San Francisco Landmarks
The following is adapted from the San Francisco City Planning Commission Resolution No. 6277 dated October 3, 1968:
Built in the Italianate style of the 1860's and contemporary with other buildings in this block of Jackson Street, the Hotaling Annex West most closely resembles the Hotaling Office and Warehouse across Hotaling Place.
Early owners and tenants are unknown. However, Dominick Small, a carpenter and builder, had his shop in the building in the late 1870's. Anson Parsons Hotaling bought the building and others in the vicinity before 1890 for his liquor business. Hotaling's estate owned the building until 1944.
The WPA rented the building during the 1930's for the Federal Writers and Federal Artists projects. In 1941 that use ended, and in 1942 Walter McElroy, an editor in the writers project, took over the lease. In 1945, the lease was taken by Emmy Lou Packard, well-known artist and draftswoman.
During World War II, the tenants included artists and writers who lived here and worked in the shipyards. Among them were Giacomo Patri, Avrum Rubinstein, Byron Randall, Miss Packard (now Mrs. Randall), and Martin Snipper. Writers, artists, musicians continued to live and work here until the 1950's when the building was converted into sales and showrooms for interior designers.
The Hotaling Annex West is in the Jackson Square Historic District.
National Industrial Recovery Act of 1933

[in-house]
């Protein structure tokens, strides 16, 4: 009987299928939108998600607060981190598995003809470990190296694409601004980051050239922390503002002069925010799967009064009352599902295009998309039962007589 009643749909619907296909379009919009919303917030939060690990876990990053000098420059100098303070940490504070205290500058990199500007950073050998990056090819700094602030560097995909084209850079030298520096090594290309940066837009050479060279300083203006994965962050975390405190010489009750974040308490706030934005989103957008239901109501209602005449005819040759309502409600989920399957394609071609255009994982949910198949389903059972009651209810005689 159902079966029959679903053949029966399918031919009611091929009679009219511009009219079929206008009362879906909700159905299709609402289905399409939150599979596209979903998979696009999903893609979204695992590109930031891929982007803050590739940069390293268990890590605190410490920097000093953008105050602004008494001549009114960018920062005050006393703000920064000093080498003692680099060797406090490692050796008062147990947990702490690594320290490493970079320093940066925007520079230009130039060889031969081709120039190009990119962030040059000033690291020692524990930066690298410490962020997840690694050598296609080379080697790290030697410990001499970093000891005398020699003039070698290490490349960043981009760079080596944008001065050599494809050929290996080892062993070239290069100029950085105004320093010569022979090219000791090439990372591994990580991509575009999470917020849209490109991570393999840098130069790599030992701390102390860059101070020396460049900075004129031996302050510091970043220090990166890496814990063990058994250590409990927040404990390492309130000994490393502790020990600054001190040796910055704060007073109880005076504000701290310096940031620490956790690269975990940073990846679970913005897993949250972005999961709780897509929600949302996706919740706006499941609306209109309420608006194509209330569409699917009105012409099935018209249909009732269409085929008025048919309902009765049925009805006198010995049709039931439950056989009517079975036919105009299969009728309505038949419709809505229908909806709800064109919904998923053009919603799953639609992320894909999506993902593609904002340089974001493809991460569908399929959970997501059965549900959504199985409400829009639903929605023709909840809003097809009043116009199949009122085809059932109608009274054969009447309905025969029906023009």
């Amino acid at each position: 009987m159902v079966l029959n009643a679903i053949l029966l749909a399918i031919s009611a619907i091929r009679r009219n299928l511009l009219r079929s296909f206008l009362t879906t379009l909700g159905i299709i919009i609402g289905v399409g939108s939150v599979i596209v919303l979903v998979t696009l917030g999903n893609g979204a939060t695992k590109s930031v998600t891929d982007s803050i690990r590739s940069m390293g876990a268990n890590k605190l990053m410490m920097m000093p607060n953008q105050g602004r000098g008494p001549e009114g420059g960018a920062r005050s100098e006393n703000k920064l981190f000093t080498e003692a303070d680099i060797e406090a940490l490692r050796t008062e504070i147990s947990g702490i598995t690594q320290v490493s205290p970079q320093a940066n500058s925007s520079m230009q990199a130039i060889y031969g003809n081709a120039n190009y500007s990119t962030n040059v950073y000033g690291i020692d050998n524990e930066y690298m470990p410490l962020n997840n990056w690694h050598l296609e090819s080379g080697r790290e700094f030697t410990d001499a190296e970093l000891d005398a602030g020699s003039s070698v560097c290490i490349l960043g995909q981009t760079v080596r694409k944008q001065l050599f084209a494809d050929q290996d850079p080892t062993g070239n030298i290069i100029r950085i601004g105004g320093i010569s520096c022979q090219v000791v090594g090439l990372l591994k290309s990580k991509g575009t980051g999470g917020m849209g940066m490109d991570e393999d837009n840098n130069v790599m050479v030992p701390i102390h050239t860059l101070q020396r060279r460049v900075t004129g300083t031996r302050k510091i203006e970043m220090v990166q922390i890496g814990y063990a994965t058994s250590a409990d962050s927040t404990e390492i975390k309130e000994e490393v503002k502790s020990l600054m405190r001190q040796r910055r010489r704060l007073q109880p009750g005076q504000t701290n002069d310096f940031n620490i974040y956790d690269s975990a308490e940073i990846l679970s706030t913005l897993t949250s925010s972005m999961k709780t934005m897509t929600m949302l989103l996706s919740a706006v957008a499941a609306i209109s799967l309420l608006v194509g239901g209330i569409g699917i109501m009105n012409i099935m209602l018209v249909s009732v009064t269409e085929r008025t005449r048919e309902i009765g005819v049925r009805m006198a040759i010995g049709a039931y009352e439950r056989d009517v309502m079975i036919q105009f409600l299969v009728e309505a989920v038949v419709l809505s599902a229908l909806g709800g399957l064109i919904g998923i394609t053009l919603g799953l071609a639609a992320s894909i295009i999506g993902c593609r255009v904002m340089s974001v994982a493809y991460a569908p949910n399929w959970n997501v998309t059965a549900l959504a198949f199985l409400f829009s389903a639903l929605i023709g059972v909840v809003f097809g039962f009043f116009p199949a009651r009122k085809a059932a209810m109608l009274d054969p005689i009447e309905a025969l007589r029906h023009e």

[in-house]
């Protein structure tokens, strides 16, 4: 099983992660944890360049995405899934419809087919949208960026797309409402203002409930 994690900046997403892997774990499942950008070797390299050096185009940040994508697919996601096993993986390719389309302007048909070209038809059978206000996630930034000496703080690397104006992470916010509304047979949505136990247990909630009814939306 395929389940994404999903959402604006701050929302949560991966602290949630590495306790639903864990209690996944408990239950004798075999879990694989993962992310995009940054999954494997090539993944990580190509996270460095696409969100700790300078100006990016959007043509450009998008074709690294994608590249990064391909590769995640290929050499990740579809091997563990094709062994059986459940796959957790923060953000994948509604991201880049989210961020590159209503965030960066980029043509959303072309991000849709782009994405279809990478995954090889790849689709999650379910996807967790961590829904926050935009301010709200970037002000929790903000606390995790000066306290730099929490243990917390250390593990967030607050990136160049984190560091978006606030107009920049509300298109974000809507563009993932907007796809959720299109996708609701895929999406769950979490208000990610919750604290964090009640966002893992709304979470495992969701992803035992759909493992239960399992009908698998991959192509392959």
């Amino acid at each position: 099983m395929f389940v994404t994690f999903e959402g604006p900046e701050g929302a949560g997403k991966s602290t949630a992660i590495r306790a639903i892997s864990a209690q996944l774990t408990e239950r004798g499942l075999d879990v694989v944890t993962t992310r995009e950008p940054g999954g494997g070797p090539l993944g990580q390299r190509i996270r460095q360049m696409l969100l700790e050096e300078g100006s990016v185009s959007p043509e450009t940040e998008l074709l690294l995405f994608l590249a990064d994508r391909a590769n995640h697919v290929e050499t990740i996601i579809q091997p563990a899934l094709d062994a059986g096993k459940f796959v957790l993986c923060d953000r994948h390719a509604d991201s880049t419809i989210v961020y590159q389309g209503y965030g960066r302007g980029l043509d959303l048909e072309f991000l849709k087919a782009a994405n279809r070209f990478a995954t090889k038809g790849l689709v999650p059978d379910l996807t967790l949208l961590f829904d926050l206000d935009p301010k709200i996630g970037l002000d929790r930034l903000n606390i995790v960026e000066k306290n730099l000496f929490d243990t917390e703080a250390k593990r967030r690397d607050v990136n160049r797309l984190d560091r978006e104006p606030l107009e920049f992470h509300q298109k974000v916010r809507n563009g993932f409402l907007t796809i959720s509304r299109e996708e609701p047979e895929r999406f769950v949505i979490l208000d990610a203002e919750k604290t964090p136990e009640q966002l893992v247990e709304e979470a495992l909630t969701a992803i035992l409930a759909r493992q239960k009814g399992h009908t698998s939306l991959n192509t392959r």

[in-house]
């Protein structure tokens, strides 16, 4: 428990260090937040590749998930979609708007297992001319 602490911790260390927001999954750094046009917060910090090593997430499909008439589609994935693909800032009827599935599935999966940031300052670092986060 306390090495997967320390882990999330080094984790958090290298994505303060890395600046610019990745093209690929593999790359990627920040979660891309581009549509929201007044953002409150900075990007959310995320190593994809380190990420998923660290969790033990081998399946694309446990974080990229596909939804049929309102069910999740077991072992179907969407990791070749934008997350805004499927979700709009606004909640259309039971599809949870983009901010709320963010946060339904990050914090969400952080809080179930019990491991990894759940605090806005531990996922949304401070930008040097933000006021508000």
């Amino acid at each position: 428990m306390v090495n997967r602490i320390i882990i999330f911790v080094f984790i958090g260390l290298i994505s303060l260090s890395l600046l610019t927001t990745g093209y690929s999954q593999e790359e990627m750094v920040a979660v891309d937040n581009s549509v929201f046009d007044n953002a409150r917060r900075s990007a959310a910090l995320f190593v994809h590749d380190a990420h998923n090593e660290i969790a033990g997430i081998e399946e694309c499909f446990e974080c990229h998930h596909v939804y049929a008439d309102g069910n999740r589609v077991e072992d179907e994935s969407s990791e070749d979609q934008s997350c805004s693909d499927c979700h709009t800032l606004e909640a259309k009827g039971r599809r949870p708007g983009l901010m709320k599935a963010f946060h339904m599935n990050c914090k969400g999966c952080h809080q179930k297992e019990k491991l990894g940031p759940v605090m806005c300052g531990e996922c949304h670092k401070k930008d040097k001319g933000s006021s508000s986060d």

President Franklin Roosevelt came into office during the worst depression the nation had ever known. Fulfilling a campaign promise to put people to work, he instituted the New Deal to bring economic recovery to the depression-wrought country.
The National Industrial Recovery Act (NIRA) of 1933 authorized the Public Works Administration (PWA) to provide jobs, stimulate business activity, and increase purchasing power through the construction of permanent and socially useful public works. The Federal Government and local city, county and state governments formed a working partnership resulting in the greatest single construction program in history.
PWA construction projects, in addition to providing employment for the skilled, generated a volume of jobs for the unskilled. The PWA provided loans and grants up to forty percent of the total cost of the project to states, and many other public bodies, including schools.
From 1933-1935, the PWA underwrote projects in 3,040 of the 3,073 counties in all forty-eight states. Of the 3.76 billion dollars of
the NIRA fund, 2.56 billion dollars was spent on 19,004 construction projects.
Narrative adapted in part from the NRHP nomination for Tulare Union High School Auditorium and Administration Building
dated 16 November 1999.
Narrative adapted in part from the NRHP nomination for Tulare Union High School Auditorium and Administration Building dated 16 November 1999.
Many buildings funded by the PWA have been recognized for their historic significance and architectural excellence. Among them are: